Planning applications and soldiers’ rights

The grandparents of a 20-year-old Marine, left without any legs by an Afghan landmine, want to build him a bungalow. But their planning application was rejected. Said Downing Street:

The whole country owes Joe huge gratitude for the sacrifice he has made for our country, and it is unacceptable that he is being stopped from having the home of his choice.

No. You can’t say injured soldiers have permission to do whatever they want. This isn’t insulting, or saying they’re not brave or heroic or deserving of thanks. It’s fair to the millions whose rights exist independently of brave people. Maybe it’s appropriate in this case (I don’t know) but as a general rule it’s unworkable, and it’s unfair.

What if there are good reasons it’s been rejected? It sounds like there aren’t, but that’s irrelevant – Downing Street and public outrage don’t seem to care about possible justifications. Wouldn’t the sensible action be to look at the reasons the planning application was rejected, then determine whether they make sense? If there’s a minor bend required, maybe it’s justifiable in the circumstances. But if, say, it’s genuinely going to cause hassle to neighbours (I have no idea of the specifics) then maybe the design can be altered slightly. Or maybe the neighbours could sign something promising they don’t mind. Whatever. This doesn’t seem hard: given that so many people care so passionately, it should be fixable in very little time.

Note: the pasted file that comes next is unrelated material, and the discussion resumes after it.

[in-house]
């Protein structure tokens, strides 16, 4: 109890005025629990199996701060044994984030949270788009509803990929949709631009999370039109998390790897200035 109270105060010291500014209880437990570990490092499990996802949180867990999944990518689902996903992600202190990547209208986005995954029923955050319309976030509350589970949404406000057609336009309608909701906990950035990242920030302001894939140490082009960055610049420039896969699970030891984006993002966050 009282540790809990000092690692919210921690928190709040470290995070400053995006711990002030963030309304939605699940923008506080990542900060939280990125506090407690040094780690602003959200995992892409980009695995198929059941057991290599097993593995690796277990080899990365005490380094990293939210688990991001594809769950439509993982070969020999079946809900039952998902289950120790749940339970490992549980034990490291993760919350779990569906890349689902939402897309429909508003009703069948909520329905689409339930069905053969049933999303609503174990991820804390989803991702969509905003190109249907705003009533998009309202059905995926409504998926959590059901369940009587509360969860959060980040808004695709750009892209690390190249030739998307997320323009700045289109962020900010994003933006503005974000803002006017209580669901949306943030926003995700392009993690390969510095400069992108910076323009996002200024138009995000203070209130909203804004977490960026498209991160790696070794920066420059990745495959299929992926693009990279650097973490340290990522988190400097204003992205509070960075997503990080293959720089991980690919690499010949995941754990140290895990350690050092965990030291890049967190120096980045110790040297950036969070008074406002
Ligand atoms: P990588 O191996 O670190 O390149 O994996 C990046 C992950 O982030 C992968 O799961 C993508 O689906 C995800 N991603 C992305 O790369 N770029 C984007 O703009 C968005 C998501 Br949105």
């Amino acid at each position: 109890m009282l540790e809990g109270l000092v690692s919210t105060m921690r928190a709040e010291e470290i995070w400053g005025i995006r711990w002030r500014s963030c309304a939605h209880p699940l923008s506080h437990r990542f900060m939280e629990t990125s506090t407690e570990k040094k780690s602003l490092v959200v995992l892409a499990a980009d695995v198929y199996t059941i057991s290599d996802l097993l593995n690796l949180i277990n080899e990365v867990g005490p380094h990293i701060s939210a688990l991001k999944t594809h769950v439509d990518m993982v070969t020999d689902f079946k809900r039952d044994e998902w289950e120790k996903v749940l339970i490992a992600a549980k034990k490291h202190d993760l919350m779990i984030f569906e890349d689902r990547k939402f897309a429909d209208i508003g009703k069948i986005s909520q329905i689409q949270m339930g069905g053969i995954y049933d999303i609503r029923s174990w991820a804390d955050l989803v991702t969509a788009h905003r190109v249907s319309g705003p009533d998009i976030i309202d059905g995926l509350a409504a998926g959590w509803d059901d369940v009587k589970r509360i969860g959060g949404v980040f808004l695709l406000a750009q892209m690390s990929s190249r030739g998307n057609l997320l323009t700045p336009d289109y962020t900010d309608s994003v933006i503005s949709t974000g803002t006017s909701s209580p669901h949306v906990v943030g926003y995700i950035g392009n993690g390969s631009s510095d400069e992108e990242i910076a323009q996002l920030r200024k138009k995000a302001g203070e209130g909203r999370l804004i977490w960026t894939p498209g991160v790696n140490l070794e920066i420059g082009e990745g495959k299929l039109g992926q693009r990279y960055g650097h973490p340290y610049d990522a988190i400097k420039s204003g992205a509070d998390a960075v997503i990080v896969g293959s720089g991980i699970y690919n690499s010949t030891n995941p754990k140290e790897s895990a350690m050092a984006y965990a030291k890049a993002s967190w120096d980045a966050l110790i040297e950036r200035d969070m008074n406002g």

But only if you do it rationally, without chest-swelling patriotism trampling all over (possibly) sensible systems. Sure, it’s not unreasonable to give badly injured soldiers extra consideration: sympathy probably dictates you re-examine the case. Then if the rules are unfair, change the rules. But if the rules are reasonable, and in place for the good of everyone, it’s unfair to override them just because you’re sympathetic to one individual. That’s the point, right?

I have no issue with this particular case. I just don’t like the black/white attitudes.